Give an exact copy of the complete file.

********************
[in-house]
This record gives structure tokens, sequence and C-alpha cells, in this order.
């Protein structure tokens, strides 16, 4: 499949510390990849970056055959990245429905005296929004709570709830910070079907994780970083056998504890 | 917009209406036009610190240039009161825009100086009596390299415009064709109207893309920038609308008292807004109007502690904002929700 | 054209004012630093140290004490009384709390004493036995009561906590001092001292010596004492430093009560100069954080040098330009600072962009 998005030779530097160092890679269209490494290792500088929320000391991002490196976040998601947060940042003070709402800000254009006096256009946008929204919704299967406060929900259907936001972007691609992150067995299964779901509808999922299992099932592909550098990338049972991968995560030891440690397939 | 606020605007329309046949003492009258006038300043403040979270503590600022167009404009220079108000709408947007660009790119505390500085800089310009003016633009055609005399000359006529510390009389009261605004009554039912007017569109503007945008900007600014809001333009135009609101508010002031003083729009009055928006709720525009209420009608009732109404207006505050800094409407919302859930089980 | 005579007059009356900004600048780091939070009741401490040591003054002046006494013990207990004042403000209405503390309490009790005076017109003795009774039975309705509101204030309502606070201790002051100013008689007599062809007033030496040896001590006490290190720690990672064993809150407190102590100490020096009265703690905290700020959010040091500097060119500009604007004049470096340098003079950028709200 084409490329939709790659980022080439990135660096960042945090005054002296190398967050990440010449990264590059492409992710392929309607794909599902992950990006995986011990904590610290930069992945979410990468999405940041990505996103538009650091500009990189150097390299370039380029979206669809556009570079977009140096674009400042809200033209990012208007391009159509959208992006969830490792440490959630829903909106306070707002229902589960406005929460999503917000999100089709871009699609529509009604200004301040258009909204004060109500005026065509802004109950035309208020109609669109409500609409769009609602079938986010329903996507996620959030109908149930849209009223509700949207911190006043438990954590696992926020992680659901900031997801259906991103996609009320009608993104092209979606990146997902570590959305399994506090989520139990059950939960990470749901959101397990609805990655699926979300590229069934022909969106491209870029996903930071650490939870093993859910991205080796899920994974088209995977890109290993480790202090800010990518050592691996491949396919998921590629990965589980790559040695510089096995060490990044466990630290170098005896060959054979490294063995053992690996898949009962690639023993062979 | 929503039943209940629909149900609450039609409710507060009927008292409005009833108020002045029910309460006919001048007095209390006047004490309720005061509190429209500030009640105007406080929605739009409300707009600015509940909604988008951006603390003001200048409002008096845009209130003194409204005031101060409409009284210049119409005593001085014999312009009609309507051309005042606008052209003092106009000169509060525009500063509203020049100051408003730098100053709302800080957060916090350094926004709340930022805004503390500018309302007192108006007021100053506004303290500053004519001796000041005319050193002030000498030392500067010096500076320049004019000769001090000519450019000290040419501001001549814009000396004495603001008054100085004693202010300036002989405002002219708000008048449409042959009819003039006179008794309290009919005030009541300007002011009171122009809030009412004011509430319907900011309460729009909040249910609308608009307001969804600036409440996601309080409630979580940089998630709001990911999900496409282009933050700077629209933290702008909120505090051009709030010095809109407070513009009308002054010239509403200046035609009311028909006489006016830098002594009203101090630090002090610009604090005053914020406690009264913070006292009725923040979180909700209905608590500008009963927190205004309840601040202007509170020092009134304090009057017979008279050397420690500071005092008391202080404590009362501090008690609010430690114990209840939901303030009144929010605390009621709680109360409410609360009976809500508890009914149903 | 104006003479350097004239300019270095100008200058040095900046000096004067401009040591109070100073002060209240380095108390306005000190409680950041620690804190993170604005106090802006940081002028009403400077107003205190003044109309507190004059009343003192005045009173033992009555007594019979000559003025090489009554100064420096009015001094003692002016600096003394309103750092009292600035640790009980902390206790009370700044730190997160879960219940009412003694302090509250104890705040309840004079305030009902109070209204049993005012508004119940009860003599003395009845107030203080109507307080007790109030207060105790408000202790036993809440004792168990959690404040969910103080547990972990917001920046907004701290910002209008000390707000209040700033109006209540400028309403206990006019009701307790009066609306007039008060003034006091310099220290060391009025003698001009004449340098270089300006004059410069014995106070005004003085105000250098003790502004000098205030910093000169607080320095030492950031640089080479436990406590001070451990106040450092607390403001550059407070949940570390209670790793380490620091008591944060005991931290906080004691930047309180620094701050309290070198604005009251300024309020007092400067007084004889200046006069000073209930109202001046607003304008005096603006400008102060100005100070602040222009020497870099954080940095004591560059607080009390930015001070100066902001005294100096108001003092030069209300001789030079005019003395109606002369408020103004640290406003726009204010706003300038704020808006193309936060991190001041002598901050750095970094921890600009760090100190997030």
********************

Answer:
[in-house]
This record gives structure tokens, sequence and C-alpha cells, in this order.
């Protein structure tokens, strides 16, 4: 499949510390990849970056055959990245429905005296929004709570709830910070079907994780970083056998504890 | 917009209406036009610190240039009161825009100086009596390299415009064709109207893309920038609308008292807004109007502690904002929700 | 054209004012630093140290004490009384709390004493036995009561906590001092001292010596004492430093009560100069954080040098330009600072962009 998005030779530097160092890679269209490494290792500088929320000391991002490196976040998601947060940042003070709402800000254009006096256009946008929204919704299967406060929900259907936001972007691609992150067995299964779901509808999922299992099932592909550098990338049972991968995560030891440690397939 | 606020605007329309046949003492009258006038300043403040979270503590600022167009404009220079108000709408947007660009790119505390500085800089310009003016633009055609005399000359006529510390009389009261605004009554039912007017569109503007945008900007600014809001333009135009609101508010002031003083729009009055928006709720525009209420009608009732109404207006505050800094409407919302859930089980 | 005579007059009356900004600048780091939070009741401490040591003054002046006494013990207990004042403000209405503390309490009790005076017109003795009774039975309705509101204030309502606070201790002051100013008689007599062809007033030496040896001590006490290190720690990672064993809150407190102590100490020096009265703690905290700020959010040091500097060119500009604007004049470096340098003079950028709200 084409490329939709790659980022080439990135660096960042945090005054002296190398967050990440010449990264590059492409992710392929309607794909599902992950990006995986011990904590610290930069992945979410990468999405940041990505996103538009650091500009990189150097390299370039380029979206669809556009570079977009140096674009400042809200033209990012208007391009159509959208992006969830490792440490959630829903909106306070707002229902589960406005929460999503917000999100089709871009699609529509009604200004301040258009909204004060109500005026065509802004109950035309208020109609669109409500609409769009609602079938986010329903996507996620959030109908149930849209009223509700949207911190006043438990954590696992926020992680659901900031997801259906991103996609009320009608993104092209979606990146997902570590959305399994506090989520139990059950939960990470749901959101397990609805990655699926979300590229069934022909969106491209870029996903930071650490939870093993859910991205080796899920994974088209995977890109290993480790202090800010990518050592691996491949396919998921590629990965589980790559040695510089096995060490990044466990630290170098005896060959054979490294063995053992690996898949009962690639023993062979 | 929503039943209940629909149900609450039609409710507060009927008292409005009833108020002045029910309460006919001048007095209390006047004490309720005061509190429209500030009640105007406080929605739009409300707009600015509940909604988008951006603390003001200048409002008096845009209130003194409204005031101060409409009284210049119409005593001085014999312009009609309507051309005042606008052209003092106009000169509060525009500063509203020049100051408003730098100053709302800080957060916090350094926004709340930022805004503390500018309302007192108006007021100053506004303290500053004519001796000041005319050193002030000498030392500067010096500076320049004019000769001090000519450019000290040419501001001549814009000396004495603001008054100085004693202010300036002989405002002219708000008048449409042959009819003039006179008794309290009919005030009541300007002011009171122009809030009412004011509430319907900011309460729009909040249910609308608009307001969804600036409440996601309080409630979580940089998630709001990911999900496409282009933050700077629209933290702008909120505090051009709030010095809109407070513009009308002054010239509403200046035609009311028909006489006016830098002594009203101090630090002090610009604090005053914020406690009264913070006292009725923040979180909700209905608590500008009963927190205004309840601040202007509170020092009134304090009057017979008279050397420690500071005092008391202080404590009362501090008690609010430690114990209840939901303030009144929010605390009621709680109360409410609360009976809500508890009914149903 | 104006003479350097004239300019270095100008200058040095900046000096004067401009040591109070100073002060209240380095108390306005000190409680950041620690804190993170604005106090802006940081002028009403400077107003205190003044109309507190004059009343003192005045009173033992009555007594019979000559003025090489009554100064420096009015001094003692002016600096003394309103750092009292600035640790009980902390206790009370700044730190997160879960219940009412003694302090509250104890705040309840004079305030009902109070209204049993005012508004119940009860003599003395009845107030203080109507307080007790109030207060105790408000202790036993809440004792168990959690404040969910103080547990972990917001920046907004701290910002209008000390707000209040700033109006209540400028309403206990006019009701307790009066609306007039008060003034006091310099220290060391009025003698001009004449340098270089300006004059410069014995106070005004003085105000250098003790502004000098205030910093000169607080320095030492950031640089080479436990406590001070451990106040450092607390403001550059407070949940570390209670790793380490620091008591944060005991931290906080004691930047309180620094701050309290070198604005009251300024309020007092400067007084004889200046006069000073209930109202001046607003304008005096603006400008102060100005100070602040222009020497870099954080940095004591560059607080009390930015001070100066902001005294100096108001003092030069209300001789030079005019003395109606002369408020103004640290406003726009204010706003300038704020808006193309936060991190001041002598901050750095970094921890600009760090100190997030």